Thanks!Tanaya wrote:@dhaller I like that you pointed the theme of idealization. It's easy to paint a picture of what we want to believe about ourselves and others, but reality can be far off from our own fantasies. Despite the drastic example under which this happened, it's better to figure this out earlier in life than later, so that's one takeaway for Quentin.
So many books today, especially the most popular ones, are made by author insert or for reader insert. In other words, the main character isn't so much a character as a blank space for the reader to imagine themselves, like one of those cardboard cutouts in a fair that you put your face in and get your picture taken.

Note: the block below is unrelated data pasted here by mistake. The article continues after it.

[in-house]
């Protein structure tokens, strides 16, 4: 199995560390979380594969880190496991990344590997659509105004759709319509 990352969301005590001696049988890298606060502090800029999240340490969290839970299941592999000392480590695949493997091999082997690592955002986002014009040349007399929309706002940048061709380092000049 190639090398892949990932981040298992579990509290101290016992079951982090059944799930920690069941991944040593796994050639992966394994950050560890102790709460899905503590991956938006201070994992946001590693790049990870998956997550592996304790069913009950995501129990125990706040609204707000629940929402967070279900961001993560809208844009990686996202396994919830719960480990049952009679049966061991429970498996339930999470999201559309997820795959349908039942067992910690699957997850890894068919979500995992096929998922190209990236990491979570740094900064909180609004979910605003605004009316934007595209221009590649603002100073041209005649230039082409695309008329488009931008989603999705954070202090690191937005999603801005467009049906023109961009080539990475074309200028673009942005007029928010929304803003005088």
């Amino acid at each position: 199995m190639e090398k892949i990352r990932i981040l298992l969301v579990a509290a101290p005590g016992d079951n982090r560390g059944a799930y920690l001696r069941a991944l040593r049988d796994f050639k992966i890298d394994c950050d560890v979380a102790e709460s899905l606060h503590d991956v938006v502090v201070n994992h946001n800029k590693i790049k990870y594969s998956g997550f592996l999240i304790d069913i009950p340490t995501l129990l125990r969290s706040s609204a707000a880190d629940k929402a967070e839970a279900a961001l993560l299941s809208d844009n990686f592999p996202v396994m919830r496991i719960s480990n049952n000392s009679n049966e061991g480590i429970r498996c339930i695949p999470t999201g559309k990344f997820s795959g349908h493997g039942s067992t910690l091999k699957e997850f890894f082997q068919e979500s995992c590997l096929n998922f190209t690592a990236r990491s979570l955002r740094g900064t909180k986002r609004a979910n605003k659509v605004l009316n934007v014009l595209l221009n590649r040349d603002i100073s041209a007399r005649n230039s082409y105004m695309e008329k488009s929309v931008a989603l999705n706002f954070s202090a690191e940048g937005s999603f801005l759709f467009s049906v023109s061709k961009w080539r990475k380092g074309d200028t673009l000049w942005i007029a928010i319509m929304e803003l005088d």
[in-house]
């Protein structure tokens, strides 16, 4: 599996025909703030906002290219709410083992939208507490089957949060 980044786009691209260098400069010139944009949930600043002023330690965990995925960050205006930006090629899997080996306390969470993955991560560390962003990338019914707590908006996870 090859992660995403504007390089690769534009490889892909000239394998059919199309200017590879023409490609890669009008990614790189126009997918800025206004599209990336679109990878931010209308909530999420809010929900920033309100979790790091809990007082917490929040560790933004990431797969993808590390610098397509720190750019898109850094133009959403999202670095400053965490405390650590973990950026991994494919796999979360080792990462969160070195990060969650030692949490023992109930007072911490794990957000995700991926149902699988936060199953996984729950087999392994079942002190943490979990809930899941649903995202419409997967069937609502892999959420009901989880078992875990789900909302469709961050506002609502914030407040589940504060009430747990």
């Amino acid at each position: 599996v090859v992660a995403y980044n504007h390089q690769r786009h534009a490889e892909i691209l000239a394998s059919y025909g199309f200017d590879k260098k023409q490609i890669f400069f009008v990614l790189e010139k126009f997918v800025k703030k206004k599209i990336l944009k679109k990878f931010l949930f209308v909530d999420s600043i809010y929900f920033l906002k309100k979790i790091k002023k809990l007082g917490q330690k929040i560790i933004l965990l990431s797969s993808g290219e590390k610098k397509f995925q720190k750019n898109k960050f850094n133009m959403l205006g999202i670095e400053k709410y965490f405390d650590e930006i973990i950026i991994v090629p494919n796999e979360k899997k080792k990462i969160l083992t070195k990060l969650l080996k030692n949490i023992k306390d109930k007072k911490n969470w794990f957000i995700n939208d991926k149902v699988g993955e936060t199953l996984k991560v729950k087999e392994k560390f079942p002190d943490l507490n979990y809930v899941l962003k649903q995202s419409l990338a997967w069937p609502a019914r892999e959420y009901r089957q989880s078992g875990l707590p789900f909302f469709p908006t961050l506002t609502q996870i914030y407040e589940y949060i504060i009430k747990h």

Triss from Divergent is a good example, as are Harry Potter and Bella Swan.
John Green excels in that he doesn't do this: while Paper Towns's main character is a typical teenager, he isn't an insert, and he learns over the course of the novel that love isn't making someone into an ideal, which is not a typical lesson to learn.
Such a great book.